Ryan Thompson has a vision to change the role of undergraduate men on the UNH campus. Troubled by the experience of a friend who was raped, Ryan committed himself to doing something about this in his own community. While attending LeaderShape, he decided to set out and influence men on the UNH campus. One significant accom- plishment was organizing a “Wildacts for Men” event during the spring semester of 2004. At this event, Wildacts students performed interactive skits aimed at encouraging men to engage in reflection and dialogue on such issues as rape, sexual assault, and partner intimacy in an environment where they could be candid about their thoughts and feelings. Ryan also arranged for a local Police Chief who is a survivor of childhood and domestic abuse to come and facilitate a presentation and discussion on combating sexual assault.
Driven to enlist men in his campaign against sexual assault, Ryan is recruiting men to become involved in Take Back the Night, an event usually supported and attended mostly by women. Ryan credits Brandon Protas, former SHARPP staff member, and Steve Pappajohn, Greek Life Advisor, for motivating him and helping him accomplish his goals: “ Brandon was extremely encouraging and resourceful. He’s someone I look up to and I wouldn’t have been able to do any of this without him. Steve is one of the nicest, hardest working people I know. He’s really been involved with men’s programming on campus. His influence extends well beyond Greek life.”
Ryan’s path to involvement and leadership at UNH was not a typical one. Originally from WindsorLocks, Connecticut, Ryan moved to Durham as a teenager and attended Oyster River High School. For his first two years at UNH, he commuted from home. Feeling as though he was missing out on so much of college life, he applied to become a Resident Assistant and moved onto campus. This decision paid off for Ryan, providing him with leadership experience, more social connections, and invaluable educational moments. “I became more confident and mature as an RA. I learned to take on hard tasks, not let failure stand in my way, and I gained experience encouraging my peers, which is a tough thing to do.”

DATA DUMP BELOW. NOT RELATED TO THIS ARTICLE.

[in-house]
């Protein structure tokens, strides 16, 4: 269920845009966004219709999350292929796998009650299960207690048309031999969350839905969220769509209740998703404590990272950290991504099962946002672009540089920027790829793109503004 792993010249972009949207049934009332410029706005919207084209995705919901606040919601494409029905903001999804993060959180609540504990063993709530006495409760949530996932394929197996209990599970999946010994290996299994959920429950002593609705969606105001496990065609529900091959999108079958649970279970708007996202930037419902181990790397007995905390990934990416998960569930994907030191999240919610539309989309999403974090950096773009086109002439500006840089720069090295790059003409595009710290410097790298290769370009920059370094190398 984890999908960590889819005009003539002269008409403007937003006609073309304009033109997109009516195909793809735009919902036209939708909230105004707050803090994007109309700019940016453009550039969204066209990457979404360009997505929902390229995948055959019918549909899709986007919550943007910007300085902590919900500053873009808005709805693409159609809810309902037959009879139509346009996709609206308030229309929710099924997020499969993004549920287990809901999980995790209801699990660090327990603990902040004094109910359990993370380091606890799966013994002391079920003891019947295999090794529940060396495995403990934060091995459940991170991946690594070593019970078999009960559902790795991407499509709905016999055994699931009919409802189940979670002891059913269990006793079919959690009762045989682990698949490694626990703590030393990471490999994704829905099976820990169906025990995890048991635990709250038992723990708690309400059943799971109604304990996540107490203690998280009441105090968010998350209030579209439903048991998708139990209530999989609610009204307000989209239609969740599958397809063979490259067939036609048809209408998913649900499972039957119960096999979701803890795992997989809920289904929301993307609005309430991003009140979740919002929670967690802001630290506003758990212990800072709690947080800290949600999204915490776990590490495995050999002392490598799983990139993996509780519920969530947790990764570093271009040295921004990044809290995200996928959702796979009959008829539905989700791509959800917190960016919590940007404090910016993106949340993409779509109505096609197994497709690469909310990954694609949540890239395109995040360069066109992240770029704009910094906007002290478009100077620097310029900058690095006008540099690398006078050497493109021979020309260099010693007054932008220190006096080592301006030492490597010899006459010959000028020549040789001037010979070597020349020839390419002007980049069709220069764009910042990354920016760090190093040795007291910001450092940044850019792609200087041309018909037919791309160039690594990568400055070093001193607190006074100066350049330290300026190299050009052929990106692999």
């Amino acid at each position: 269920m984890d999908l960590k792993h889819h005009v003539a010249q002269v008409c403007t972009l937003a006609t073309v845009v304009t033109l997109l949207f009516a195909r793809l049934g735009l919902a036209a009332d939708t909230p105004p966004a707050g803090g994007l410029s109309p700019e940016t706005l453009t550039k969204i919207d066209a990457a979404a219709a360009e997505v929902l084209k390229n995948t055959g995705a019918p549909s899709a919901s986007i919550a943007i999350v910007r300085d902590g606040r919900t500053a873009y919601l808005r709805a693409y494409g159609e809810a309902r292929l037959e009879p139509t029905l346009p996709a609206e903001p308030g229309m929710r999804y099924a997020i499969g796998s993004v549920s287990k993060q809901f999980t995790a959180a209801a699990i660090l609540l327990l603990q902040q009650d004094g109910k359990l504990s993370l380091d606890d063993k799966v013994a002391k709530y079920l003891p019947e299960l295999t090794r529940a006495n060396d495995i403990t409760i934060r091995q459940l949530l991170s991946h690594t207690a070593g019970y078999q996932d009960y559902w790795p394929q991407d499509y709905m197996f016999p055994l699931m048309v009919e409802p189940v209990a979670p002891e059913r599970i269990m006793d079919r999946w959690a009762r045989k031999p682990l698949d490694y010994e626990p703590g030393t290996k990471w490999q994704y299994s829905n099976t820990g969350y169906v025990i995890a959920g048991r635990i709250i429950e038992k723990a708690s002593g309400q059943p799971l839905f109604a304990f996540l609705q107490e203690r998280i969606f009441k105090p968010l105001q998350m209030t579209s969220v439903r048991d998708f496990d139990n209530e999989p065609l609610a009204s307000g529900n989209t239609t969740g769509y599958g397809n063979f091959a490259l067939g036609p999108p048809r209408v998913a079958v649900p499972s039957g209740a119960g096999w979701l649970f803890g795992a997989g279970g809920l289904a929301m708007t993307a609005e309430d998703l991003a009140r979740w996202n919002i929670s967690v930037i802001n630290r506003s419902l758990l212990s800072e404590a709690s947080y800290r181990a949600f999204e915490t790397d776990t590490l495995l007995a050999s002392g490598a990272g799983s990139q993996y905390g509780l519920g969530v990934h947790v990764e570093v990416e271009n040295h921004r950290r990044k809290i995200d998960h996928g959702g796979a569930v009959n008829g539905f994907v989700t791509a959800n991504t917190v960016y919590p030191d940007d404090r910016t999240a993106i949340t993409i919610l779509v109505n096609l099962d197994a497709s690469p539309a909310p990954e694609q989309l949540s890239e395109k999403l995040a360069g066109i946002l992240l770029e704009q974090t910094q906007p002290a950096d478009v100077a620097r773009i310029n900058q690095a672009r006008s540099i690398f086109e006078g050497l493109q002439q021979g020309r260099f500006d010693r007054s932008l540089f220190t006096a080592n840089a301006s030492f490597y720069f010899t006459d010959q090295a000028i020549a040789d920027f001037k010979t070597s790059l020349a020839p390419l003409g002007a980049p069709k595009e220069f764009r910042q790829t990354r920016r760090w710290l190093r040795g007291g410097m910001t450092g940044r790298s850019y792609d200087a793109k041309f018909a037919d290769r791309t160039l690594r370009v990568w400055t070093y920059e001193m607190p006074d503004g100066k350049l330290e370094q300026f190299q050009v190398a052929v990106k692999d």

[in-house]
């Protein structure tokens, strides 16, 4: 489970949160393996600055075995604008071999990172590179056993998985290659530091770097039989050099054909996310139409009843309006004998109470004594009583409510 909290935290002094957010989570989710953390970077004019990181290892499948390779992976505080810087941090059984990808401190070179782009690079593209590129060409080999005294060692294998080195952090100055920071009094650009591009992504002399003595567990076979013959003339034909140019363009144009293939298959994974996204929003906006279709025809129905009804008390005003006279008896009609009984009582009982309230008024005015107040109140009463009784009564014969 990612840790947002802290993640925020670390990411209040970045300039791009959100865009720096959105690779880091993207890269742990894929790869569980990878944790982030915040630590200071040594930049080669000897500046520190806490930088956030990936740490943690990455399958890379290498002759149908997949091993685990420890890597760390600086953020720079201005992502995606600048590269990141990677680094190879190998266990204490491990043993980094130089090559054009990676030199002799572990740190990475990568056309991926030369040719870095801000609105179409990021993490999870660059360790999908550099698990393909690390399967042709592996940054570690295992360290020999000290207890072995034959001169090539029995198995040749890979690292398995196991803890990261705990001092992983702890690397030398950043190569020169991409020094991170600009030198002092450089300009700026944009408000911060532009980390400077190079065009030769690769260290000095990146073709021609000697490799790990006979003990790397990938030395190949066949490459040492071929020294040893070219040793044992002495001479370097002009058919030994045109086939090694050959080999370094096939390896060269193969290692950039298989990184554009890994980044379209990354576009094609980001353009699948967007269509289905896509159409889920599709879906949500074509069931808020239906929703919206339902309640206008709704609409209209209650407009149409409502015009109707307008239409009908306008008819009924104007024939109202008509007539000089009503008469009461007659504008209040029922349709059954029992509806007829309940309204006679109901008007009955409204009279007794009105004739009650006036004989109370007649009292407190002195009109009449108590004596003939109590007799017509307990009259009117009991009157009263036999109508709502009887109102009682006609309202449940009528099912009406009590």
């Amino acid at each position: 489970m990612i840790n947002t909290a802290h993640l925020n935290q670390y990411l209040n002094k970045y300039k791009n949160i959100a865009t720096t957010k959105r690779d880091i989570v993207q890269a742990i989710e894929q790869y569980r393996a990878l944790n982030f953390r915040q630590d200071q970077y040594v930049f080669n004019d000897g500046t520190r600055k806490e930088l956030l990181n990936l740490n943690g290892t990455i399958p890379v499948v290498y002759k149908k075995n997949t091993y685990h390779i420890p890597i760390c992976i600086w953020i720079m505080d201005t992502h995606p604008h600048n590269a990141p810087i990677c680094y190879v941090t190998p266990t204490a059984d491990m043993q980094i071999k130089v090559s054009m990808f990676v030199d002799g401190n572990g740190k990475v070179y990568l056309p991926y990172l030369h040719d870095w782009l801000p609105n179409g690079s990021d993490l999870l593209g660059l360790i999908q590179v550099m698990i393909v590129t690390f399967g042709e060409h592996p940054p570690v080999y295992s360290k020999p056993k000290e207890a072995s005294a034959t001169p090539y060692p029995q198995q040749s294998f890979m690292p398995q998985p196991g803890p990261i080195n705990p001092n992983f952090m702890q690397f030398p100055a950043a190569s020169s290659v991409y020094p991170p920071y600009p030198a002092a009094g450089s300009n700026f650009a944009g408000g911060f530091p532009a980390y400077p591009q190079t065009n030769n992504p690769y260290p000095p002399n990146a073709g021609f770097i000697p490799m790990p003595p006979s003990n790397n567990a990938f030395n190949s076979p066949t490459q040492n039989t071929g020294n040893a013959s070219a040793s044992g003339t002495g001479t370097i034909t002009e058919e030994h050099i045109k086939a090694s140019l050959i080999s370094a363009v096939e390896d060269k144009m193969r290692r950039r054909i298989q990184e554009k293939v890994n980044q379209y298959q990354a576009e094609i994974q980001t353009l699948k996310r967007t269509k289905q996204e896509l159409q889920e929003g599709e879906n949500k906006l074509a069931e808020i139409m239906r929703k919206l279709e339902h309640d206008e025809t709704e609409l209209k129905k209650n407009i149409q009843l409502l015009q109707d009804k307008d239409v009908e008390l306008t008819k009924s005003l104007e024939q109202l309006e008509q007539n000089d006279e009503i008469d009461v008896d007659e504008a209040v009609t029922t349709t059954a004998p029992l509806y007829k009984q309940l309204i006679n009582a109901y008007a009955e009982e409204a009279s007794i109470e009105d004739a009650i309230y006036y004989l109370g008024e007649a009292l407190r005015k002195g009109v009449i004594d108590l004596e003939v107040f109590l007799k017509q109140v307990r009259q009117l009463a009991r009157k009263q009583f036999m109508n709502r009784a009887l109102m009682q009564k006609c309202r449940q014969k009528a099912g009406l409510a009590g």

Ryan’s involvement on campus has included a number of different organizations: Intervarsity Christian Fellowship, the Swing club, Alpha Chi Sigma (the professional and academic chemistry organization), SHARPP Peer Education, and the Resident Council for Woodside Apartments. His commitment to community service preceded his UNH career as well. As a high school senior, Ryan spearheaded a Bicentennial Park Restoration project for his Eagle Scout qualification; the picture in this story was taken in Bicentennial Park .
There are a number of avenues Ryan may explore after graduating from UNH. As a Biochemistry major, he is considering Dental school, Biochemistry, or Genetics as potential programs of graduate study. Ryan noted Charles Walker, Professor of Zoology as one of his favorite UNH faculty members. “Dr. Walker is the best professor I’ve had at UNH. He’s passionate about undergraduate research and is always available for help. He’s an excellent presenter and a great mentor.”
Ryan describes his college experience as a “growth period or a metamorphosis.” “The more I do; the more opportunities I see to explore, get involved, and make a difference.” He offers good advice to new UNH students, “If you’re passionate about something here, don’t just talk about it or complain; get involved. Go after your passion.” Ryan’s story is defined by these words and the UNH campus is better off as a result.